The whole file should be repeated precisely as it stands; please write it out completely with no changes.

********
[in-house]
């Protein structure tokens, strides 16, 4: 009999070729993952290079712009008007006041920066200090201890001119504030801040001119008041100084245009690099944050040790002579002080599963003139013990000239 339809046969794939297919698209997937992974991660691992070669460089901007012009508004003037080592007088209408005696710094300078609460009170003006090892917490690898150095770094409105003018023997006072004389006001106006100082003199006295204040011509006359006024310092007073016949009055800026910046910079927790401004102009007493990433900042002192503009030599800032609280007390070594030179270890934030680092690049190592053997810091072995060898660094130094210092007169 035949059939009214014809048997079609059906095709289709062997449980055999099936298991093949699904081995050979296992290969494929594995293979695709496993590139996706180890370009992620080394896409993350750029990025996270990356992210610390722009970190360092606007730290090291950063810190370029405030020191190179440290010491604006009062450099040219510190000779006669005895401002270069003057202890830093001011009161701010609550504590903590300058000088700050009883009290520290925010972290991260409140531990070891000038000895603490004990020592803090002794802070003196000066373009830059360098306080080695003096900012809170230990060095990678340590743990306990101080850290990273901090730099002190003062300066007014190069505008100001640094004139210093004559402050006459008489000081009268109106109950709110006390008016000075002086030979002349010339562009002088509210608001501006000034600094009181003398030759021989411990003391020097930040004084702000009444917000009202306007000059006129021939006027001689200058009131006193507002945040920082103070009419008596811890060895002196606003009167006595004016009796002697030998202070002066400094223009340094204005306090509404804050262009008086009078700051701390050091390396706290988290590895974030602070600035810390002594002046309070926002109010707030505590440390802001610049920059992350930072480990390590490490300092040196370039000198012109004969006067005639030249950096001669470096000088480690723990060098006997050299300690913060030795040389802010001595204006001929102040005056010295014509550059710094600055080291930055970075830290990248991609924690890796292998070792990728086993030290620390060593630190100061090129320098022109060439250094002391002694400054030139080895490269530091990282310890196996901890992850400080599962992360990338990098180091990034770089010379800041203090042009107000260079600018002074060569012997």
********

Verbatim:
[in-house]
């Protein structure tokens, strides 16, 4: 009999070729993952290079712009008007006041920066200090201890001119504030801040001119008041100084245009690099944050040790002579002080599963003139013990000239 339809046969794939297919698209997937992974991660691992070669460089901007012009508004003037080592007088209408005696710094300078609460009170003006090892917490690898150095770094409105003018023997006072004389006001106006100082003199006295204040011509006359006024310092007073016949009055800026910046910079927790401004102009007493990433900042002192503009030599800032609280007390070594030179270890934030680092690049190592053997810091072995060898660094130094210092007169 035949059939009214014809048997079609059906095709289709062997449980055999099936298991093949699904081995050979296992290969494929594995293979695709496993590139996706180890370009992620080394896409993350750029990025996270990356992210610390722009970190360092606007730290090291950063810190370029405030020191190179440290010491604006009062450099040219510190000779006669005895401002270069003057202890830093001011009161701010609550504590903590300058000088700050009883009290520290925010972290991260409140531990070891000038000895603490004990020592803090002794802070003196000066373009830059360098306080080695003096900012809170230990060095990678340590743990306990101080850290990273901090730099002190003062300066007014190069505008100001640094004139210093004559402050006459008489000081009268109106109950709110006390008016000075002086030979002349010339562009002088509210608001501006000034600094009181003398030759021989411990003391020097930040004084702000009444917000009202306007000059006129021939006027001689200058009131006193507002945040920082103070009419008596811890060895002196606003009167006595004016009796002697030998202070002066400094223009340094204005306090509404804050262009008086009078700051701390050091390396706290988290590895974030602070600035810390002594002046309070926002109010707030505590440390802001610049920059992350930072480990390590490490300092040196370039000198012109004969006067005639030249950096001669470096000088480690723990060098006997050299300690913060030795040389802010001595204006001929102040005056010295014509550059710094600055080291930055970075830290990248991609924690890796292998070792990728086993030290620390060593630190100061090129320098022109060439250094002391002694400054030139080895490269530091990282310890196996901890992850400080599962992360990338990098180091990034770089010379800041203090042009107000260079600018002074060569012997």